At his election night party on Tuesday, Kevin McCarthy was announced as the next speaker of the House of Representatives.
But Republicans found little reason to celebrate Wednesday as disappointing results poured in from battlefield districts across the country and the much-vaunted red wave failed to materialize.
McCarthy (R-Bakersfield) is still favored as the next speaker – a long-sought but elusive position that would make him the most powerful politician in the lower chamber and second in the line of presidency.
Republicans have a much easier route to securing the 218 House seats needed to win a majority. As of Wednesday morning, several races remained too close to call.
But it also seems increasingly likely that any GOP majority will be much leaner than McCarthy had hoped. And that could complicate McCarthy’s path to the speakership and his ability to govern there.
“Coming into 2023, there are some big storm clouds that he’ll have to navigate and he’ll only have a small majority,” said retired MP Fred Upton (R-Mich.), pointing to the expected showdowns over government Financing and raising the debt ceiling.
A narrow Republican majority would give significant clout to even a handful of rebellious members of the GOP House of Representatives who could withhold their needed votes.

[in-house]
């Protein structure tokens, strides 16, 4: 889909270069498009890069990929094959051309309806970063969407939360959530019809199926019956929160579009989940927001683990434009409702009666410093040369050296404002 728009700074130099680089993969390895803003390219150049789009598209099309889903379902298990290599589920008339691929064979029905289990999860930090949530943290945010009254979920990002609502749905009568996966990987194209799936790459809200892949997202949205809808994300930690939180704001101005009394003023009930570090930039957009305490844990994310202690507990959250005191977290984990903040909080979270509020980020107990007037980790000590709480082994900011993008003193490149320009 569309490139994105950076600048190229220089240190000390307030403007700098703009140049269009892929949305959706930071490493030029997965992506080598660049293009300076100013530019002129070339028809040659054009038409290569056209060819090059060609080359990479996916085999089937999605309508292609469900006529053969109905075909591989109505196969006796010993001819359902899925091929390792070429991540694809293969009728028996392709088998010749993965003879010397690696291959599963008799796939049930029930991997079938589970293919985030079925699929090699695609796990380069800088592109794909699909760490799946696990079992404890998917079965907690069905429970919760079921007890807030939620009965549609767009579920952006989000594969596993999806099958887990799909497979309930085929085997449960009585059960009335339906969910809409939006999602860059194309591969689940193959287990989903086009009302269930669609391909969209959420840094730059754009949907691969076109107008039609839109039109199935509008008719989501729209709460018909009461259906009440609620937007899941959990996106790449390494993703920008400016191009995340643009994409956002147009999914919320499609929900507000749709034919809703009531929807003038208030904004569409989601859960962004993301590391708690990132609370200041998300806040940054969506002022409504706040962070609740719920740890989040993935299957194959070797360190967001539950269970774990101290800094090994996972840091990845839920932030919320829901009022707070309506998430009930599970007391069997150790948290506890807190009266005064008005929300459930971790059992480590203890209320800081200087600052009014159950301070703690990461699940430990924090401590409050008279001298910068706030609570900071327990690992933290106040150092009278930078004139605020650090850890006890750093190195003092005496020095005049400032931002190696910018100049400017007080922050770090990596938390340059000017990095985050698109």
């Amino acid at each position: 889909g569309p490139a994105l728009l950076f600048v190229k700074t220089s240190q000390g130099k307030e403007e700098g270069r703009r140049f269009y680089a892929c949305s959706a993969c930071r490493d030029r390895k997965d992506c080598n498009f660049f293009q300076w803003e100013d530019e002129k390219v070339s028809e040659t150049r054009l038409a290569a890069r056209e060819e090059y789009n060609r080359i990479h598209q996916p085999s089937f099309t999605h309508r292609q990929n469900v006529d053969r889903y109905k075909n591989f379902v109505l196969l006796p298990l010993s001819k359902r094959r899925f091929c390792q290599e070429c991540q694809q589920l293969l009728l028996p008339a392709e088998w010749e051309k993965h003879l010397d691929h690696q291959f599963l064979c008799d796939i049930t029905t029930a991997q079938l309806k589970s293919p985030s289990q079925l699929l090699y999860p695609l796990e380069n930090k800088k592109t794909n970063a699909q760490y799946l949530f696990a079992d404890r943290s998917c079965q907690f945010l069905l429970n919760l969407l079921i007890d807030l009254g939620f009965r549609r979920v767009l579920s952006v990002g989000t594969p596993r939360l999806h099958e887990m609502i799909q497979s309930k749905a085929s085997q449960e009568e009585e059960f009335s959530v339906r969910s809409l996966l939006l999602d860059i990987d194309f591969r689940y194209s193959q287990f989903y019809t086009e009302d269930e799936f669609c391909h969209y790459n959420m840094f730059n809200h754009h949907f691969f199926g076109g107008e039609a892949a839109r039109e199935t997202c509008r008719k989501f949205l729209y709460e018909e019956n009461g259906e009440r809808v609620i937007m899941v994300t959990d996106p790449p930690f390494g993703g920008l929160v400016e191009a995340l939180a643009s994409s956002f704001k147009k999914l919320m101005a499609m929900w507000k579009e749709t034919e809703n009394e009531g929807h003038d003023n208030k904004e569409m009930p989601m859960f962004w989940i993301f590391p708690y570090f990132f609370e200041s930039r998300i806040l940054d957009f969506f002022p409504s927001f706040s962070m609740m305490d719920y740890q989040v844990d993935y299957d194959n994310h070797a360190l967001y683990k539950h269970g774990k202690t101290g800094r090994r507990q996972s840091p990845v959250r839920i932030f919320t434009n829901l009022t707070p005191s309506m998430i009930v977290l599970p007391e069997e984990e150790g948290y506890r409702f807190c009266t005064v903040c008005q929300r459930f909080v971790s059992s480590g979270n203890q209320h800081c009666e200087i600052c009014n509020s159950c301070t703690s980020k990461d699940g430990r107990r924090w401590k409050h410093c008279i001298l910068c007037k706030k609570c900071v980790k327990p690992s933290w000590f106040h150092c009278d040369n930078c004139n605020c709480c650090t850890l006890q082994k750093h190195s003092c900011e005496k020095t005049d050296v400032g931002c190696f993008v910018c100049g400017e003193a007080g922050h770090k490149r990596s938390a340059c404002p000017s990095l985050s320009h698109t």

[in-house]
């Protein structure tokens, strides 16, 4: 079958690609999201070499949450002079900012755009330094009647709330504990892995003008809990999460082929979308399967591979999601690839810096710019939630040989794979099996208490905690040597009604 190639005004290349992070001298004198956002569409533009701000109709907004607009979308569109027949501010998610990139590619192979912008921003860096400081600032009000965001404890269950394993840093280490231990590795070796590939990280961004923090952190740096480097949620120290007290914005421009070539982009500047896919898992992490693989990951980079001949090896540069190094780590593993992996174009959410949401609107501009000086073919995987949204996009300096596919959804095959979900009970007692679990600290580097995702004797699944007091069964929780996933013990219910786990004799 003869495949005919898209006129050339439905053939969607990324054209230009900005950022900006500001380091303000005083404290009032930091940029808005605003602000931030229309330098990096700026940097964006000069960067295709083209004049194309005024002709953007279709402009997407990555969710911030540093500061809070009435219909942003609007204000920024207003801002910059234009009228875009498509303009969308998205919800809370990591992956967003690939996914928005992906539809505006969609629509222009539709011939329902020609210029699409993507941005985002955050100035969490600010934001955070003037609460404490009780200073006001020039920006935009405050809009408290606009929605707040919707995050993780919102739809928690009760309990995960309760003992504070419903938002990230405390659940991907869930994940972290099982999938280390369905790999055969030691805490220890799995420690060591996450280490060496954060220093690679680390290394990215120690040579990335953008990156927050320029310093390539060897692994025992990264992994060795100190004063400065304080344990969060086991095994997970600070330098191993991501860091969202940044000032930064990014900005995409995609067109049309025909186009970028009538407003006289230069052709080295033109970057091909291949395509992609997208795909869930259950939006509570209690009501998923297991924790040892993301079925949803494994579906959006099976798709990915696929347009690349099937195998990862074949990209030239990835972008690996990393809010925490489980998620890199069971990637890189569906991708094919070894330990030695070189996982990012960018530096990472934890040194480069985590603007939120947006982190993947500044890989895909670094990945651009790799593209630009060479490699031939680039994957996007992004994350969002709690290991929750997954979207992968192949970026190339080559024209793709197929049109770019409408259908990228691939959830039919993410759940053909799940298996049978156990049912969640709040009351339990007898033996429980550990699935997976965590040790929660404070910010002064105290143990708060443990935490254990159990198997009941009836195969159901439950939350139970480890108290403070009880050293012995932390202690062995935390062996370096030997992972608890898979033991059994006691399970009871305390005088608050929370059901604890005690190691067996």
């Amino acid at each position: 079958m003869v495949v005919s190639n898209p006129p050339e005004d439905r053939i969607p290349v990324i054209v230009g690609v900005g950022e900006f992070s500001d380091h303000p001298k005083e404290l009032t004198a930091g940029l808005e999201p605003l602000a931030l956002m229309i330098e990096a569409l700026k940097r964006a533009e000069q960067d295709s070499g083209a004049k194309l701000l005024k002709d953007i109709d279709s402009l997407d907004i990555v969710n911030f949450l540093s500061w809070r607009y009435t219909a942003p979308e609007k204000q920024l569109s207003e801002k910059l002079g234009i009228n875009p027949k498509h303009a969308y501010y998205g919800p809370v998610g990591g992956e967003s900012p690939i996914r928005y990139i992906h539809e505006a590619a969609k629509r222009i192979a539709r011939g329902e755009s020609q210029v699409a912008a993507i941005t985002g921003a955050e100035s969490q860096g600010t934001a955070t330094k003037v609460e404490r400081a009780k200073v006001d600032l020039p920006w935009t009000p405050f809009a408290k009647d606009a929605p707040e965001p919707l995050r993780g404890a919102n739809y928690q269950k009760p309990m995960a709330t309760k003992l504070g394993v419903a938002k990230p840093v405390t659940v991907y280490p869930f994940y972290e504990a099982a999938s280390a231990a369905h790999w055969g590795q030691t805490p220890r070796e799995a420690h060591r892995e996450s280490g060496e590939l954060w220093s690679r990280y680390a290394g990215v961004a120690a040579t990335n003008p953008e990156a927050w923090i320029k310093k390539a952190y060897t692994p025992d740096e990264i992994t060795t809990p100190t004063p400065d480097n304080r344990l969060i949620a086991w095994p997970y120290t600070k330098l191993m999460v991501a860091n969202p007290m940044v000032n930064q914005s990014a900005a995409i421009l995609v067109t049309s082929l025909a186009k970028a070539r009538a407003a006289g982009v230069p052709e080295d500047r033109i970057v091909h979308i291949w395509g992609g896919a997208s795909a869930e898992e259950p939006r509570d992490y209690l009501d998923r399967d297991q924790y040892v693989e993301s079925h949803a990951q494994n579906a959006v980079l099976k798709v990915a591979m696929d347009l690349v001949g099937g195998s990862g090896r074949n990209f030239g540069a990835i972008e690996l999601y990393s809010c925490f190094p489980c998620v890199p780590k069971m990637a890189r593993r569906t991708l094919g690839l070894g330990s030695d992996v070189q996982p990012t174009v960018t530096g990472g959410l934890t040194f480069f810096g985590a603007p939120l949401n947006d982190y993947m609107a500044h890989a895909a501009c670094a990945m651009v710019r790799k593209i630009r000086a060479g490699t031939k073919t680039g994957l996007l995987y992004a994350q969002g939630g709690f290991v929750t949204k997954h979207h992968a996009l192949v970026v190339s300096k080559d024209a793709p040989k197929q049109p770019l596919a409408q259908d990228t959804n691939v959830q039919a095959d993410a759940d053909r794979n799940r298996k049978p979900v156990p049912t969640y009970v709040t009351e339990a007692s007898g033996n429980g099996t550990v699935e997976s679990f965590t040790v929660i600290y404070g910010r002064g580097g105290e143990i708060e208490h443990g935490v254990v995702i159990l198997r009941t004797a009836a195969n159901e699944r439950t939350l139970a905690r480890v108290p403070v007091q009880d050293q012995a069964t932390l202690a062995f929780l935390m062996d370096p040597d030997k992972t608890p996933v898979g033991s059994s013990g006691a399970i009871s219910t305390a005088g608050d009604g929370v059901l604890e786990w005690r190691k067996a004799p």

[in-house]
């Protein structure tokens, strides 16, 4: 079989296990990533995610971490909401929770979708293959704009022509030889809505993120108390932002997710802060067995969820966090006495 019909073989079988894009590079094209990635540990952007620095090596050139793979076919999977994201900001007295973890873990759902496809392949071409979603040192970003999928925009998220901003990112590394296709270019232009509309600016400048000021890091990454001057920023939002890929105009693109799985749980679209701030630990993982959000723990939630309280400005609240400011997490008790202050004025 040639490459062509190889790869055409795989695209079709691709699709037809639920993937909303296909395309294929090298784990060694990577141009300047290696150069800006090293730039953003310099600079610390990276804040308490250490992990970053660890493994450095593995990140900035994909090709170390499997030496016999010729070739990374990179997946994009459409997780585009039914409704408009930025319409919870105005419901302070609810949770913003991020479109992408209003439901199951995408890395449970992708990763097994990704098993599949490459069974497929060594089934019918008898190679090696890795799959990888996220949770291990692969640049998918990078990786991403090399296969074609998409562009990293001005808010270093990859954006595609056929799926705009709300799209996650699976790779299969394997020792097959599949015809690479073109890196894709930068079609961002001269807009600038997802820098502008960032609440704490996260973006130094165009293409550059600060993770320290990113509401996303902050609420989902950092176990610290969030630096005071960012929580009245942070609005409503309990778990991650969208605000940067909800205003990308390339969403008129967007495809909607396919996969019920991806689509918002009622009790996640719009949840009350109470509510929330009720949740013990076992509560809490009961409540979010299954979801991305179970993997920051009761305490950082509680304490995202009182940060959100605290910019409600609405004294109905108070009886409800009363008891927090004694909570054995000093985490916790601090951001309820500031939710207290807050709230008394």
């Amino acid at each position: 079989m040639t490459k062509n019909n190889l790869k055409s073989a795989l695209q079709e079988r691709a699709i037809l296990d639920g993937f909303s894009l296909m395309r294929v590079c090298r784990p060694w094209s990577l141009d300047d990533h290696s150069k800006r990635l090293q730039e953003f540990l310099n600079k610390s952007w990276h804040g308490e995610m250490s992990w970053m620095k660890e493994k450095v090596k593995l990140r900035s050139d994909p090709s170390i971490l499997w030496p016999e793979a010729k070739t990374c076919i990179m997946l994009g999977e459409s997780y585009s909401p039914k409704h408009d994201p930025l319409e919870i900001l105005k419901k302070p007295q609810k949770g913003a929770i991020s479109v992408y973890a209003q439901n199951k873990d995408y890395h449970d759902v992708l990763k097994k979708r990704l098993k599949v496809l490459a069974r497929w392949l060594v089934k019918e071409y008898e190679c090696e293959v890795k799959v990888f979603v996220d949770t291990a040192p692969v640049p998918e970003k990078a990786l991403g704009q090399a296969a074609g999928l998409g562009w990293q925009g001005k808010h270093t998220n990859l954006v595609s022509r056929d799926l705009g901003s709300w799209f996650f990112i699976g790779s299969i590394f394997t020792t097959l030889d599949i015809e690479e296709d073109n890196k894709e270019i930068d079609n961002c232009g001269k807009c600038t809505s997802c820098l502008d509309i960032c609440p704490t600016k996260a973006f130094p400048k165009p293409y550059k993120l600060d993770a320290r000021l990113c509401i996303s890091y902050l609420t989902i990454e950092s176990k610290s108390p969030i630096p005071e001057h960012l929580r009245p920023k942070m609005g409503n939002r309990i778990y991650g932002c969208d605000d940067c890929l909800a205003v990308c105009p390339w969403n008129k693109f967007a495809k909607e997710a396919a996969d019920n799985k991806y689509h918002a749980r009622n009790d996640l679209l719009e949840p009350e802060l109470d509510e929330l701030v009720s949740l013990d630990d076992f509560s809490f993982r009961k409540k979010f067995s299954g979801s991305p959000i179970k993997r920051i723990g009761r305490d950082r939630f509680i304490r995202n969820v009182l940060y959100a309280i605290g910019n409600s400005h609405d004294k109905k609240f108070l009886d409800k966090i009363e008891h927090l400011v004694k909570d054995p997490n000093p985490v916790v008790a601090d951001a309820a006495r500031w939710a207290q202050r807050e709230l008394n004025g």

“Whether it’s moderates or Freedom Caucus people who are going to refuse to bow, it could be very difficult. This will be an early test of his oratory,” Upton said.
At McCarthy’s somewhat low-key victory party Tuesday night in Washington, there was speculation whether his grip on the Speaker’s gavel would be affected by the lackluster results.
“I think he’ll eventually become spokesman,” Rep. Thomas Massie (R-Ky.) said. But Tuesday’s results suggest “he may have to make more concessions”.
Speaking to the crowd in the hotel’s ballroom early Wednesday morning, McCarthy said his efforts in the last two elections had strengthened the GOP.
“If you believe in freedom, hard work and the American Dream, these results proved there is a place for you in the Republican Party,” he said. “Now, tonight, we’ve built on those accomplishments of two years ago and it’s clear we’re going to take back the house.”
McCarthy’s road to becoming speaker was a bumpy one.
He joined the GOP leadership as Chief Deputy Whip in 2009 during only his second term in the House of Representatives. McCarthy quickly rose through the ranks, becoming Majority Whip in 2011 and Majority Leader in 2014.
However, a high-profile slip cost him a chance to become spokesman a year later when then-Rep. John A. Boehner (R-Ohio) resigned from his post.
When House Republicans were looking for Boehner’s successor in 2015, McCarthy told Fox News’ Sean Hannity that the party’s special committee on Benghazi was driving Democrat Hillary Clinton’s poll ratings down, suggesting the panel’s goal was more focused on that , harming Clinton’s prospects in the White House when investigating this 2012 attack in Benghazi, Libya.
McCarthy dropped out of the speaker race, and House Republicans rallied around then-Ways and Means Committee Chairman Paul D. Ryan (R-Wis.).